Usually when an asset starts to grow in value less quickly than it had before, it’s a bad sign. When it comes to the U.S housing market, however, analysts say it means healthy stabilization.
Home prices in the U.S. continued to decelerate in the third quarter this year, growing 6.5 percent from the same period in 2013, according to a report released Thursday from Zillow. The average home price was $176,500.
The annual rate of appreciation peaked at 8.1 percent in April and has fallen every month since then, quelling fears of a bubble in certain markets. Prices will continue to cool as certain market fundamentals, like job and wage gains, replace factors like decreased home supply and widespread investor activity that have driven price gains since the housing crisis.
“We’re transitioning from a fast form of recovery to a slow form of recovery, particularly since a lot of those factors driving us forward – household formation rates and income growth – have not fully recovered,” says Stan Humphries, Zillow’s chief economist.
Typically in the U.S., property prices rise 3.5 percent per year, Humphries says, and since about the middle of 2013, they’ve gone up 6 to 8 percent a year.
“Because 65 percent of us own homes, we tend to value it when homes appreciate quickly, but that’s really bad for people who are not in the market … buyers. For them, really high price appreciation makes homes less affordable,” Humphries says.
The rate of home price appreciation decreased most in markets that had been considered the hottest during the housing recovery. For example, in San Francisco, home value growth slowed from 23.5 percent annually in the third quarter of 2013 to 8.2 percent over the past year. Zillow anticipates they’ll grow at 2.9 percent in 2015.
Changing market dynamics put more power in the hands of buyers than sellers, Humphries says. At the end of September, there were almost 19 percent more homes on the market than last year. Nearly 37 percent of listed homes on Zillow had at least one price cut in the past month, up from 33.6 percent in September 2013.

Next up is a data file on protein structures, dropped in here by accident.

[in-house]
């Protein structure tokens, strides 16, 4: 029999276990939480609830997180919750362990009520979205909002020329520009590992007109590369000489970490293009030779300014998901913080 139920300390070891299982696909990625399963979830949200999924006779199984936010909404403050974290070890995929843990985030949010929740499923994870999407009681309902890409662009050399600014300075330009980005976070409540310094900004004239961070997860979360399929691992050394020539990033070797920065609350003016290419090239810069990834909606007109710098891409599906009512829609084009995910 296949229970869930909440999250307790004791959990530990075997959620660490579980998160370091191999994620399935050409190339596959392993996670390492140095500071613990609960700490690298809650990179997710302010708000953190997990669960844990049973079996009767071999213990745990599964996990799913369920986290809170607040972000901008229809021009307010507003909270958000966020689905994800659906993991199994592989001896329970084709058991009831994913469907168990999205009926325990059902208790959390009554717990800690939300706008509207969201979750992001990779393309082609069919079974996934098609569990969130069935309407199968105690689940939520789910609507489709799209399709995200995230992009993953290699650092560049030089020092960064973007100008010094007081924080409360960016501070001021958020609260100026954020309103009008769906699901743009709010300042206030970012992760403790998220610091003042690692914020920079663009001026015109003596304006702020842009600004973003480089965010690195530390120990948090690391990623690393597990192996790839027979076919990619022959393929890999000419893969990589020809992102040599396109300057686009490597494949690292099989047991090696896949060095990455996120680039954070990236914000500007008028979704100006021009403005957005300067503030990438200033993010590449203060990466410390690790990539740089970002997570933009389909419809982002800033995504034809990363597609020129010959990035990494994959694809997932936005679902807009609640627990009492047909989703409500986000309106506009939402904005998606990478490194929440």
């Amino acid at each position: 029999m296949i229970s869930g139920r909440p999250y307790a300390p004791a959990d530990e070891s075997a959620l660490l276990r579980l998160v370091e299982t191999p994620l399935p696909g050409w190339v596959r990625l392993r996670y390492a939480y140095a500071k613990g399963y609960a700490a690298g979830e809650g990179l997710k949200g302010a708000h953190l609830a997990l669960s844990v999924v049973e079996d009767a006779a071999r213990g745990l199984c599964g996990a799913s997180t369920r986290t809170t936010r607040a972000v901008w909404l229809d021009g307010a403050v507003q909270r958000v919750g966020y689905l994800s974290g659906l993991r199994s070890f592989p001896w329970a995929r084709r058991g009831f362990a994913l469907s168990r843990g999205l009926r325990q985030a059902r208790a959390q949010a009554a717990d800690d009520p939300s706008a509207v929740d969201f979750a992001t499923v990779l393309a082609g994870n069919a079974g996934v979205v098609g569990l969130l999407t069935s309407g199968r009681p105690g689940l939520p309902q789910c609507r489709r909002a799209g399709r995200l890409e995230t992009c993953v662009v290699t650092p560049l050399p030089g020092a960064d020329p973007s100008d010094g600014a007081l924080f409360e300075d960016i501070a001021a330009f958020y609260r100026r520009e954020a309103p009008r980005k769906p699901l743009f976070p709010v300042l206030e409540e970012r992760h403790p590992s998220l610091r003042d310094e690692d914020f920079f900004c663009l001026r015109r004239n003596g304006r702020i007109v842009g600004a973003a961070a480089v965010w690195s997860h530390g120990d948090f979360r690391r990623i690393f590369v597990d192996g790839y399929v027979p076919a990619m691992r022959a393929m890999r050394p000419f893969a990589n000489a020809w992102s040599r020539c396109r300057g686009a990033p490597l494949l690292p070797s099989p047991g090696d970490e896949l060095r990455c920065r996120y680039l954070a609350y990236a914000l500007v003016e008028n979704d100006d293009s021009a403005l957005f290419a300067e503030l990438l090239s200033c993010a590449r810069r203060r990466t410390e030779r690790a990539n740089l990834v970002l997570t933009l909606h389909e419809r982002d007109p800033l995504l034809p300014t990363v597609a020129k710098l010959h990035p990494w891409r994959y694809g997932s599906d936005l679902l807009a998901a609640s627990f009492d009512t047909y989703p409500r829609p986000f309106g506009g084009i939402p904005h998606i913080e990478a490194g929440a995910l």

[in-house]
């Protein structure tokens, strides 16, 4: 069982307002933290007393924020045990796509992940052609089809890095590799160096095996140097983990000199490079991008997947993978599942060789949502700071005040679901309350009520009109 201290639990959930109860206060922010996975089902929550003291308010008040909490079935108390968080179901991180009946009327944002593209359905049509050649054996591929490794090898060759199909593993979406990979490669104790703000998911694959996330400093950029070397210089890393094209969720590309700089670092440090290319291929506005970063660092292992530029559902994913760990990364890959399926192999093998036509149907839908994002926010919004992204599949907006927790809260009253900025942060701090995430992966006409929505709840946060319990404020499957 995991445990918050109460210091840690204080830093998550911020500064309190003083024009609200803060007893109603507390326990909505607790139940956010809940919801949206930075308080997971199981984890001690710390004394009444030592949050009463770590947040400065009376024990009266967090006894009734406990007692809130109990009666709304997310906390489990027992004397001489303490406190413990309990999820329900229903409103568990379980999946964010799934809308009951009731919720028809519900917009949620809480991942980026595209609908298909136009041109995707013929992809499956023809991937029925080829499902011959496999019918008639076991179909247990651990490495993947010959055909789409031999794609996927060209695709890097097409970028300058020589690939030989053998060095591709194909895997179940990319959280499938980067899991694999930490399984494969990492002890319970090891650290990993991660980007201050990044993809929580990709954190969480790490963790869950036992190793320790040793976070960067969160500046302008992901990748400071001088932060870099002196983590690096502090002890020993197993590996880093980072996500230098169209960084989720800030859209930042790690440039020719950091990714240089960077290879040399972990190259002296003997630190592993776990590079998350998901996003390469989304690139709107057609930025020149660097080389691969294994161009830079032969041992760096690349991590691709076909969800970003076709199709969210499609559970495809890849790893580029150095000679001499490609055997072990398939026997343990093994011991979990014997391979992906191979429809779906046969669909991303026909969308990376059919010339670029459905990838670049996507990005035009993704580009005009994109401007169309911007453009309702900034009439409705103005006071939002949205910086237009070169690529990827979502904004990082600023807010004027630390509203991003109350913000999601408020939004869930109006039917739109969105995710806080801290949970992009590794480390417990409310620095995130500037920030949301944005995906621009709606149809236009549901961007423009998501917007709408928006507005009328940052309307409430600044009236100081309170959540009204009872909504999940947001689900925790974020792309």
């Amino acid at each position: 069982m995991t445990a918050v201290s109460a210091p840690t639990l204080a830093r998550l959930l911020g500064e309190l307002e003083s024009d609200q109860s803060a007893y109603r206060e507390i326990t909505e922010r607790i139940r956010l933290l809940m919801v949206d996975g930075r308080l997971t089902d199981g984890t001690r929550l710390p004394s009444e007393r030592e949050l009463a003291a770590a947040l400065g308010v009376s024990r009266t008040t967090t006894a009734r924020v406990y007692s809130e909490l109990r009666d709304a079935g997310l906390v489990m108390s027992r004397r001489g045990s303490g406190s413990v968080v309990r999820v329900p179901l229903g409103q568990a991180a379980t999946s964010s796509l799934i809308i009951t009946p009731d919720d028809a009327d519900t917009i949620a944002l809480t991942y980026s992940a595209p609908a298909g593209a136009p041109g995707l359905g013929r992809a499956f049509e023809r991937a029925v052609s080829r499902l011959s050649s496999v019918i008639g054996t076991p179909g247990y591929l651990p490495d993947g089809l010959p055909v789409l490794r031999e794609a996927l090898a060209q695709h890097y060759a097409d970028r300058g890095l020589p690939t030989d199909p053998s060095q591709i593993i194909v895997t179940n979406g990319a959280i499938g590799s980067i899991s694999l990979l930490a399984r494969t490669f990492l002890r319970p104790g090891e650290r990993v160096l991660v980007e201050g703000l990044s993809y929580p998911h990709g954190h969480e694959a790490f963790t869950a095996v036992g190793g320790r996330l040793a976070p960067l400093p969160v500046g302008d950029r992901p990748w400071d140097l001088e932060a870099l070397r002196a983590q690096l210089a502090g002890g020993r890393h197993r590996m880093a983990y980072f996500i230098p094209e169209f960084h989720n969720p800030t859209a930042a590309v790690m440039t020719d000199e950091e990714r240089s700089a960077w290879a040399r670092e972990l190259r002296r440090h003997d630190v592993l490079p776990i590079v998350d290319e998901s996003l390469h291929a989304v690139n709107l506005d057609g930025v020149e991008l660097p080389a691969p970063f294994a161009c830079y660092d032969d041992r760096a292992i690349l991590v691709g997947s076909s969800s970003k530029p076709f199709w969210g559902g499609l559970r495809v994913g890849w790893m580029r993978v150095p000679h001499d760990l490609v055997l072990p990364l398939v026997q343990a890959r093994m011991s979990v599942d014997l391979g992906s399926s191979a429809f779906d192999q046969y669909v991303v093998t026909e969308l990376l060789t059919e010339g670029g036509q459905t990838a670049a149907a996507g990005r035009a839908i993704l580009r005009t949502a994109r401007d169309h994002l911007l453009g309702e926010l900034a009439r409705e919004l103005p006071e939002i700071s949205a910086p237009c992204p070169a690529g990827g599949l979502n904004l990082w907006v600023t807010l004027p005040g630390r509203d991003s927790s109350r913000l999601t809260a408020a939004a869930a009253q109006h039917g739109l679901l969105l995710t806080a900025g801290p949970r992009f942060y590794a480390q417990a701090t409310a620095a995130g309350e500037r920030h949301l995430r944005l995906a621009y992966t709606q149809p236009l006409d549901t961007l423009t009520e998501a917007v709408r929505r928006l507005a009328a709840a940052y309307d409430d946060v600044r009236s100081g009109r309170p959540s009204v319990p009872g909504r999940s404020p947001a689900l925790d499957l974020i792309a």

“Sellers have had their day in the sun for several years in a row now. It’s time to get back to a balanced market and for buyers to have their day,” Humphries says.
Brian Walters, a Redfin real estate agent who works in Alexandria, Virginia, has seen changing dynamics among his clients, too.
“It seems like buyers have definitely picked up on what’s going on in the marketplace a little bit faster than sellers,” Walters says. “They’re willing to go in and offer significantly lower than what would be expected to be successful offers that seem to pan out. They’re being a lot more aggressive during the home inspection period and asking for things to be repaired.”
Zillow anticipates that over the next 12 months, home values will grow at about 3 percent, roughly half of their current pace. Affordability, coupled with lower mortgage rates and recently announced plansthat would might make it easier to secure a loan, could therefore make home ownership more possible for first-time homebuyers, often younger adults.
But Humphries says the combined effect of millennials buying homes later in life than earlier generations, and the fact that they were hit particularly hard by the recession, probably means only time – and more jobs and higher wages – will prompt them to start buying. The homeownership rate for those under 35 is 35.9 percent, compared with the national rate of 64.7 percent, according tocensus data.
“Those cyclical and structural factors hit each other at exactly the same time and benched a whole bunch of first-time homebuyers,” Humphries says.
Following the Great Recession, a high appreciation rate had been a boost for millions of homeowners who found themselves underwater, owing more on their mortgages than their homes were worth. Slowed price growth is not such great news for them, the nearly one-third of Americans effectively locked out of trading up their homes. But Humphries suggests they think long-term.
“If you want to look at the grey outer shell of the silver lining of moderating home price growth, it’s that you work down negative equity at a slower pace going forward,” Humphes says.